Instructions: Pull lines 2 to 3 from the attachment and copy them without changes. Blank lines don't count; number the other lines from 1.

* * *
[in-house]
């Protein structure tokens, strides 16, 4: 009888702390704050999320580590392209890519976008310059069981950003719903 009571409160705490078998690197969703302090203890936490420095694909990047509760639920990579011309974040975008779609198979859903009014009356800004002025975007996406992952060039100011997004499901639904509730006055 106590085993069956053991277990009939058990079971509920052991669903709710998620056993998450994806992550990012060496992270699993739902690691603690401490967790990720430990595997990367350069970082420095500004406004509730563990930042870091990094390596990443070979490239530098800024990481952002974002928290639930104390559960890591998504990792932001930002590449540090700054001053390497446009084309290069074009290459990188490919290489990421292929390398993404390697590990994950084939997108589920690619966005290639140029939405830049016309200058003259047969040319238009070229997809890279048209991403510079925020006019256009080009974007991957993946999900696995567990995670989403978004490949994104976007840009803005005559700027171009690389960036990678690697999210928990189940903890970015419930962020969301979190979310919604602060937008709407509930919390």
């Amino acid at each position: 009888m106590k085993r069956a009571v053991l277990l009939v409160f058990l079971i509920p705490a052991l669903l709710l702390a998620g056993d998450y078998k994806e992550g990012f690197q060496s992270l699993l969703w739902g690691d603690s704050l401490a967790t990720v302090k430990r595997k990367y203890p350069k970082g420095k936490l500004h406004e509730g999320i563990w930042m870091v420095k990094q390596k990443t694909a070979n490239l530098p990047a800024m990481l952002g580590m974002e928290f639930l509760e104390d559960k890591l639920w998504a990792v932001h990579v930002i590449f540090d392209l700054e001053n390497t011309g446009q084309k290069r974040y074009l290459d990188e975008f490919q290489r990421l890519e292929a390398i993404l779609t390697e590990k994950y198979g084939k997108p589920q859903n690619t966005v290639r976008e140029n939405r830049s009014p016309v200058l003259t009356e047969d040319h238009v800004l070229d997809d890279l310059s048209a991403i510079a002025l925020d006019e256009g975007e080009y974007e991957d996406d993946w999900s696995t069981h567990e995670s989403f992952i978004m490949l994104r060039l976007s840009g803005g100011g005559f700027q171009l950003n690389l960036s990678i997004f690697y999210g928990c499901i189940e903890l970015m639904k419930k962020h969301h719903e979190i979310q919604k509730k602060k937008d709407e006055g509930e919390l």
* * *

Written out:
């Protein structure tokens, strides 16, 4: 009888702390704050999320580590392209890519976008310059069981950003719903 009571409160705490078998690197969703302090203890936490420095694909990047509760639920990579011309974040975008779609198979859903009014009356800004002025975007996406992952060039100011997004499901639904509730006055 106590085993069956053991277990009939058990079971509920052991669903709710998620056993998450994806992550990012060496992270699993739902690691603690401490967790990720430990595997990367350069970082420095500004406004509730563990930042870091990094390596990443070979490239530098800024990481952002974002928290639930104390559960890591998504990792932001930002590449540090700054001053390497446009084309290069074009290459990188490919290489990421292929390398993404390697590990994950084939997108589920690619966005290639140029939405830049016309200058003259047969040319238009070229997809890279048209991403510079925020006019256009080009974007991957993946999900696995567990995670989403978004490949994104976007840009803005005559700027171009690389960036990678690697999210928990189940903890970015419930962020969301979190979310919604602060937008709407509930919390």
């Amino acid at each position: 009888m106590k085993r069956a009571v053991l277990l009939v409160f058990l079971i509920p705490a052991l669903l709710l702390a998620g056993d998450y078998k994806e992550g990012f690197q060496s992270l699993l969703w739902g690691d603690s704050l401490a967790t990720v302090k430990r595997k990367y203890p350069k970082g420095k936490l500004h406004e509730g999320i563990w930042m870091v420095k990094q390596k990443t694909a070979n490239l530098p990047a800024m990481l952002g580590m974002e928290f639930l509760e104390d559960k890591l639920w998504a990792v932001h990579v930002i590449f540090d392209l700054e001053n390497t011309g446009q084309k290069r974040y074009l290459d990188e975008f490919q290489r990421l890519e292929a390398i993404l779609t390697e590990k994950y198979g084939k997108p589920q859903n690619t966005v290639r976008e140029n939405r830049s009014p016309v200058l003259t009356e047969d040319h238009v800004l070229d997809d890279l310059s048209a991403i510079a002025l925020d006019e256009g975007e080009y974007e991957d996406d993946w999900s696995t069981h567990e995670s989403f992952i978004m490949l994104r060039l976007s840009g803005g100011g005559f700027q171009l950003n690389l960036s990678i997004f690697y999210g928990c499901i189940e903890l970015m639904k419930k962020h969301h719903e979190i979310q919604k509730k602060k937008d709407e006055g509930e919390l």